Cybercrime disproportionately affects women, teenagers and people of color, according to a report released Monday by the cybersecurity firm Malwarebytes. These groups feel less safe and private on the internet than others and suffer more frequent cyberattacks at greater harm, the report finds.
"This is a story of inequality online," the report reads. "This is the story of how cybercrime hurts some groups more than others, and how, while making the Internet essential for all, we only made it safe for some."
Malwarebytes worked with the nonprofit Digitunity and the Cybercrime Support Network to poll 5,000 people in the United States, the United Kingdom and Germany.
The report reveals that there are "higher rates of social media hacking against younger generations, higher rates of identity theft against BIPOC consumers" and higher rates of unsolicited text messages for women. According to the report, every person polled experienced some form of suspicious activity online, but the frequency and impacts of this activity varied based on demographics.
For example, the report found that 21% of BIPOC consumers had their identities stolen compared to 15% of white consumers. Additionally, while 53% of BIPOC consumers experienced a financial impact from suspicious online activity, only 41% of white respondents did. When it comes to social media, 9% more women than men said they experienced hacking. And overall, women said they feel less safe on the internet than men, at 35% compared to 27%.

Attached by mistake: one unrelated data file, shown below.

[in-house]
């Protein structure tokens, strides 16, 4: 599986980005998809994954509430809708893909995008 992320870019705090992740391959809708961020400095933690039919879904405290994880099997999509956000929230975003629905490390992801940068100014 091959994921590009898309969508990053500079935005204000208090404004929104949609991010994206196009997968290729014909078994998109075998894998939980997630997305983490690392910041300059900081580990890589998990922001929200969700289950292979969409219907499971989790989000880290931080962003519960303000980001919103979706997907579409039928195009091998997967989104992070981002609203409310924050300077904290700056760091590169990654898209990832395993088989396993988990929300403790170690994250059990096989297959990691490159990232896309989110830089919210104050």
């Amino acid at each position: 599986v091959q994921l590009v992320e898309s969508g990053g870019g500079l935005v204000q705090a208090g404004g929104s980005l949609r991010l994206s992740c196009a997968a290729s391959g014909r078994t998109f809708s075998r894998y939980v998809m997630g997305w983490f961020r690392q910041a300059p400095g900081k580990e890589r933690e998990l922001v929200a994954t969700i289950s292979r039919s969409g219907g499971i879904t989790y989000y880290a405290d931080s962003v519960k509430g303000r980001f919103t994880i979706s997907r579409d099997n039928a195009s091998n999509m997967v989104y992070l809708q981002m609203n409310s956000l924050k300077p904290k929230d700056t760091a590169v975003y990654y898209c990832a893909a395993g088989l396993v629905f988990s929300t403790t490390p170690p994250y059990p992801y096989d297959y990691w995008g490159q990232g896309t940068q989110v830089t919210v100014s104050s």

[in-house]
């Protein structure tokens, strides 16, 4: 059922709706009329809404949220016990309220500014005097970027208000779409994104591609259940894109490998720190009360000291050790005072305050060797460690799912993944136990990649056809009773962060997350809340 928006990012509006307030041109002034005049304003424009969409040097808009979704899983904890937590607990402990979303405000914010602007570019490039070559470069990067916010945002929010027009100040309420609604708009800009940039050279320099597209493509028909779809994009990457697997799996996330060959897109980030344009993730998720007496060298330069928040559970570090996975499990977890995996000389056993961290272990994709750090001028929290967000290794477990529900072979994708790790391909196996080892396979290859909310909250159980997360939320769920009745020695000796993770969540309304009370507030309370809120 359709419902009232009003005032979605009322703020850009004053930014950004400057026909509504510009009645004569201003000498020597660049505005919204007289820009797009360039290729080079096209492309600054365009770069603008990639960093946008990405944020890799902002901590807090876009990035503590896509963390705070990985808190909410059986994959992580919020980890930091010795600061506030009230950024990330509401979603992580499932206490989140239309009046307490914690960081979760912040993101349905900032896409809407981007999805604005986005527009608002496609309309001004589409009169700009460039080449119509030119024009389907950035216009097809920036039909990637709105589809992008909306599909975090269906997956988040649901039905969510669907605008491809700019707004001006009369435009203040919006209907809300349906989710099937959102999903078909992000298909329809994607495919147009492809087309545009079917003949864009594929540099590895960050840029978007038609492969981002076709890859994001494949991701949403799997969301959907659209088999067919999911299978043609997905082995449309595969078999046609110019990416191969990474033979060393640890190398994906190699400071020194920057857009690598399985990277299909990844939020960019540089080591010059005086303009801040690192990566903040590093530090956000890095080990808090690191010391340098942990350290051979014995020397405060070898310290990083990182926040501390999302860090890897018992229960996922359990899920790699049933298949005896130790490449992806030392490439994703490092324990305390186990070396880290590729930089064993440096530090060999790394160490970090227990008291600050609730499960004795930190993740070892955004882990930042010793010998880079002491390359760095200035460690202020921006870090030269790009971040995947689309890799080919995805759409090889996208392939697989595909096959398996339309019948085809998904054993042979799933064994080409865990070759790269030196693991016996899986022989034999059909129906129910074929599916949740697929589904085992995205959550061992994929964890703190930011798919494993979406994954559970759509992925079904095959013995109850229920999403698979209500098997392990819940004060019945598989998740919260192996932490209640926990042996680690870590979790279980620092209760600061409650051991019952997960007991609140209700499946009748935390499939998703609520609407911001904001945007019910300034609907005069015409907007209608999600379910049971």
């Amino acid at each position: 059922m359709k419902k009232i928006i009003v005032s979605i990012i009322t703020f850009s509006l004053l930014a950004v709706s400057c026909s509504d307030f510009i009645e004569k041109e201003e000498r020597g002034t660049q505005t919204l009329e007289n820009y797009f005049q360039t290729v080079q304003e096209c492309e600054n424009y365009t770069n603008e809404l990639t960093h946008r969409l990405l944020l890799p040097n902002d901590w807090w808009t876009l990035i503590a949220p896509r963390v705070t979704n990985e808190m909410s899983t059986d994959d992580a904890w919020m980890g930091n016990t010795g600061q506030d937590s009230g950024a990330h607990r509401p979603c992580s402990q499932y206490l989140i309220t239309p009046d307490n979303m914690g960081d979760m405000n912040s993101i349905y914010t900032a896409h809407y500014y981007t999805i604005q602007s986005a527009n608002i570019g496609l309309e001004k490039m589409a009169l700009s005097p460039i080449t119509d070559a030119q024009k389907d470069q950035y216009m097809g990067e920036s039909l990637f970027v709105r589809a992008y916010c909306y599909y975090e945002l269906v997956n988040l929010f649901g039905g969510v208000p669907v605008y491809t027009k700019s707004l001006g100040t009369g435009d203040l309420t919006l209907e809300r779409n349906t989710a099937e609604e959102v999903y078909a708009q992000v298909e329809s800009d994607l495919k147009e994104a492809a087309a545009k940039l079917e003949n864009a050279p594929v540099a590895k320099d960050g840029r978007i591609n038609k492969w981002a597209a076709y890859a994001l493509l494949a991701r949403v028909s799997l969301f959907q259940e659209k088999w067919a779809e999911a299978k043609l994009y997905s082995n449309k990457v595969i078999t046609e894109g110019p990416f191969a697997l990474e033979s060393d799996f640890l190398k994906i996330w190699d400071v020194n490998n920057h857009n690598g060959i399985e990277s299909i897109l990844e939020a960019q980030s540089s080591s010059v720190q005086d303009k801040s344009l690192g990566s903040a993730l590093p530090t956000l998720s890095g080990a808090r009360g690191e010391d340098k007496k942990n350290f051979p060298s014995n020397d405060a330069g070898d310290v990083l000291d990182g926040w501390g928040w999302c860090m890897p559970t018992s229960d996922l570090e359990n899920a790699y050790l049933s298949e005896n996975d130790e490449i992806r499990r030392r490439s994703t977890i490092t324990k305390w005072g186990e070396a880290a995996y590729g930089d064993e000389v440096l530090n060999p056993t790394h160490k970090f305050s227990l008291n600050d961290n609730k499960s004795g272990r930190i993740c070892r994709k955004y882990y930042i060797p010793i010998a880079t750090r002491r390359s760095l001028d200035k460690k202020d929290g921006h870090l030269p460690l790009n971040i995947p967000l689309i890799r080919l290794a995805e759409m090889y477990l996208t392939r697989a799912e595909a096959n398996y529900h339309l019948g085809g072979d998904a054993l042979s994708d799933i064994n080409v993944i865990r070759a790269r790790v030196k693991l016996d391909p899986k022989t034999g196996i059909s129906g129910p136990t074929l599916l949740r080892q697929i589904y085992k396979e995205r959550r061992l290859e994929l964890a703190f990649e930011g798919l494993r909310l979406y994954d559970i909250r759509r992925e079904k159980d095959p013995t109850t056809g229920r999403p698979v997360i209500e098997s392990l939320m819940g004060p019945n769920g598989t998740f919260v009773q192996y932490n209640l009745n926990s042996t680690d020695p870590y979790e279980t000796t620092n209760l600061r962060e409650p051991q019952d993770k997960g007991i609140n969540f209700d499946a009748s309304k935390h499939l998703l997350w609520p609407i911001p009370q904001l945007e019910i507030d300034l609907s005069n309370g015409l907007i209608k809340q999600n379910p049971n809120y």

The experiences of women and people of color are translating online in a way that mirrors the same types of barriers they face in the real world, the report argues, from theft and stalking to financial fraud.
"People everywhere, no matter their gender, race, income level, education, or age, deserve to feel safe and private online," the report states. "The Internet can be a better place. It's up to us to help make that happen."